With tarps and pallets on the roof and buckets in the home to catch the leaking rainwater; the Roose family in Tillamook was in desperate need of a new roof. But with medical bills to pay, the nearly $17,000 project seemed like an impossibility for Yvonne Roose and her three boys.
Luckily, with the help of Tillamook Habitat for Humanity, Oswego Roofing and many others, the Roose family received that helping hand they were looking for.

Yvonne, her husband and the boys moved to Tillamook in 2007 and into their current house in 2013. But after her husband passed away in 2016 and Yvonne’s medical bills began to stack up, money became tight for the Roose family. As the roof on their home began to fail this past year, Yvonne knew something needed to be done.
“It had to be fixed, but I could not in any way pay them the original quote,” Yvonne said.
The quote rounded out to $16,500, which was not a possibility for the family, so they began searching for help.

“While I was looking into getting a secondary loan for the roof, the bank suggested I reach out to Habitat for Humanity,” Yvonne said. “I mentioned it to Rick Lofton at Oswego Roofing and from there on it was him and Cami (Aufdermauer) that worked out all the details and I just followed suit.”

Once Lofton reached out to Aufdermauer, Executive Director of Tillamook Habitat, Yvonne was approved to be apart of Habitat’s Ramps and Rails program, which serves seniors, people with disabilities and veterans through in home safety modifications. The goal of the program is to help ensure people are safe in their homes.
Lofton and Aufdermauer then set up a meeting with Malarkey Roofing Products to talk about materials and cost.

“In the past they’ve worked with us and they were willing to donate all the roofing materials for this project, significantly reducing the cost,” Aufdermauer said. “After that, Rick’s crew went to work and they got a dumpster and started tearing into the roof and we were able to get a new roof on her house for well under half the cost because of the donated materials and donated labor.”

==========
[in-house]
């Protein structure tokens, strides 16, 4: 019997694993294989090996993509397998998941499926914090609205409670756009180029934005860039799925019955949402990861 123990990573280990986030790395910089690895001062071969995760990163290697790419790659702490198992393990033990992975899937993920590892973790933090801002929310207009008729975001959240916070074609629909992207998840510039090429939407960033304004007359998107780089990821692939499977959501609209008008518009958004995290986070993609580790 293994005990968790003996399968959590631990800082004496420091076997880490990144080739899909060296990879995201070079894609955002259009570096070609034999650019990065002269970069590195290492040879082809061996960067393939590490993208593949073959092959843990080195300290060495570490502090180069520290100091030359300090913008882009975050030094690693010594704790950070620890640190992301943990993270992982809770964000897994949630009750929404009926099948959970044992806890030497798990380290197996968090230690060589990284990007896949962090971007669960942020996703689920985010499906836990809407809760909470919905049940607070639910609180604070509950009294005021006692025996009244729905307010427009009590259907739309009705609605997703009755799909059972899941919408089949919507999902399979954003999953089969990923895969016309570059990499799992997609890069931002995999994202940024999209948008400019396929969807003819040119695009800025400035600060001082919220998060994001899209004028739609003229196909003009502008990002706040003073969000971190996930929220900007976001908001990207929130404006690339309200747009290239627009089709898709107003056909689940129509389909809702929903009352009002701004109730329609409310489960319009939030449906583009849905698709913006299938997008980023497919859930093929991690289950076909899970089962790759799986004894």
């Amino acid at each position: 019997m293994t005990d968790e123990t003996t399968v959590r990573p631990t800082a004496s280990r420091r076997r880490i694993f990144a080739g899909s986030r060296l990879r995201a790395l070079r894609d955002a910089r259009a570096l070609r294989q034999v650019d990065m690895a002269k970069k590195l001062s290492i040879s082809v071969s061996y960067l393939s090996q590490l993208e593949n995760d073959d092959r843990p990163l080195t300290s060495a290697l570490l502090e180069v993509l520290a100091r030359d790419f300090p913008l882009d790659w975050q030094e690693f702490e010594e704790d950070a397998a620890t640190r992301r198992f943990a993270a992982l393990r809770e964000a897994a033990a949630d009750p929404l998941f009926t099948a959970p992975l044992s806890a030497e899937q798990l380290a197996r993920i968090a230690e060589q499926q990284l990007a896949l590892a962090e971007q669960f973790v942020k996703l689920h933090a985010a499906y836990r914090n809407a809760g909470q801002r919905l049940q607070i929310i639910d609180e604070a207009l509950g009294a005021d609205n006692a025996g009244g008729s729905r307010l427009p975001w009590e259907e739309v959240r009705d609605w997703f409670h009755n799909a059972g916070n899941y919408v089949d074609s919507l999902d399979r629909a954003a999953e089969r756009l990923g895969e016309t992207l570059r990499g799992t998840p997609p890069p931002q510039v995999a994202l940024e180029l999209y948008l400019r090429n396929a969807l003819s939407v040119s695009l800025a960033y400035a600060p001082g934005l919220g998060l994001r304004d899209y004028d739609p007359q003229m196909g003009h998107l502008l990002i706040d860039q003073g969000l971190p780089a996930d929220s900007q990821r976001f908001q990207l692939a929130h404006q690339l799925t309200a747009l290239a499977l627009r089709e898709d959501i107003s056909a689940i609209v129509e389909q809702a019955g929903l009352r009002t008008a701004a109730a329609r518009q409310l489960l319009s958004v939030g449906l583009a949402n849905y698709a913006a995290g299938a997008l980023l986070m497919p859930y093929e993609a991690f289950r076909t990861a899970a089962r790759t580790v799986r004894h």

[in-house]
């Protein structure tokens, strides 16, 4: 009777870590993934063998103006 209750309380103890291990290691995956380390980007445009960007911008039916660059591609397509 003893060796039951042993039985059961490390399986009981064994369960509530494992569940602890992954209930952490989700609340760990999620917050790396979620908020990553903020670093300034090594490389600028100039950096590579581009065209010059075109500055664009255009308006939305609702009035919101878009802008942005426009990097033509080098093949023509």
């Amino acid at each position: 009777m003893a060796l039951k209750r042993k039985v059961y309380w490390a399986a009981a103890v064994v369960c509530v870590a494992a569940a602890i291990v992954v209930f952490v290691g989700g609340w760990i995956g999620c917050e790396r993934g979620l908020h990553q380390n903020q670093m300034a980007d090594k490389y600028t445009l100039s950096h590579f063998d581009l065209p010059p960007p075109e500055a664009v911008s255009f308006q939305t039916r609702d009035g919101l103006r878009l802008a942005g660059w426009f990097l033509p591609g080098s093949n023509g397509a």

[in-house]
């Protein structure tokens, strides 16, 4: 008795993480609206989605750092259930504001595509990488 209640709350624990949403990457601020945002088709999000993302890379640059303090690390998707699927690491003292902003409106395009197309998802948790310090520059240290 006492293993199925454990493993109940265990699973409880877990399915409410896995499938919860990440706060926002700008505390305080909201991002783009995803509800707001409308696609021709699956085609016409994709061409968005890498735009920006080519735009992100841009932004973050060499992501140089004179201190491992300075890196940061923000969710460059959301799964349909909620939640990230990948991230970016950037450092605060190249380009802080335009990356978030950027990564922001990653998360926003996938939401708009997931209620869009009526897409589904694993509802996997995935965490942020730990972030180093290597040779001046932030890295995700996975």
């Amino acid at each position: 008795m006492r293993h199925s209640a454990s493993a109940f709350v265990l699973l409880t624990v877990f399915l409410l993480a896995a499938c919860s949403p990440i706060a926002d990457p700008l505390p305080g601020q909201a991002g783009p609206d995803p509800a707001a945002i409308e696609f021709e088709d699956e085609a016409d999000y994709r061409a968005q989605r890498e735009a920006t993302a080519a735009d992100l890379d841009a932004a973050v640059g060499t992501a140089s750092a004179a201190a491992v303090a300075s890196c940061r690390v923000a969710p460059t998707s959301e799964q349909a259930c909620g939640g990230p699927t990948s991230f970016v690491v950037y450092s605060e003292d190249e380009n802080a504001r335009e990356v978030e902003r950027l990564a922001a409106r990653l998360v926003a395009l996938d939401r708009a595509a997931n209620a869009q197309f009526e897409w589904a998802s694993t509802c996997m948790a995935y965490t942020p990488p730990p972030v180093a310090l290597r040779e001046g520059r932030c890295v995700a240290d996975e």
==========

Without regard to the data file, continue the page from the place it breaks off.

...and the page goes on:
Before it was replaced, the roof was in such bad shape that they weren’t sure it was going to last till the spring, according to Lofton.

“It was such a need that the whole thing was covered in tarps and pallets and it was leaking everywhere,” Lofton said. “It wouldn’t have made it through the spring rains. They would’ve lost their home, because once the roof goes, everything falls apart.”

Thanks to Lofton and his crew for the labor, Dallwig Brothers Building Supply, who delivered the materials. Rosenbergs, who provided all the plywood and miscellaneous materials, City Sanitary, which provided drop boxes for disposal, Willy’s Welding, who did the metal for the job and Haltiners, who did the gutter system the project was completed and the house was saved.
Yvonne said the help of all the community organizations has been greatly appreciated and something she hopes others will take advantage of if they need it.

“It blows me away really and the way things worked out, it was truly amazing,” Yvonne said. “It’s something that can benefit anyone that’s on a fixed income like me. I hope that if others have similar projects that they need help will realize that this is a prime way to get a project done within people’s means.”

This project has not only helped out the Roose family, it has also sparked a partnership between many of these local organizations that will continue to work together in the future, like Malarkey Roofing.

“We’ve worked with Habitat for decades and it’s great to be a part of these kinds of projects,” Malarkey Representative Chris Mason said. “Malarkey has always been about helping the community and doing our part when we can.”
Although the bill was cut down significantly from the original retail price, the Roose family still has to pay for a portion of the project. But luckily Rick and Habitat were able to finance the project for them and they’ve already begun to pay it back, which is something Yvonne is happy to do.

“We are putting all our resources together to pay it all back,” Yvonne said. “We want to give it back so they can help others with similar projects because it really meant a lot to us and we hope others can have their needs filled as well.”

by: Max Kirkendall: Tillamook Headlight Herald
Photo Credit: Ashley Rushing Photography LLC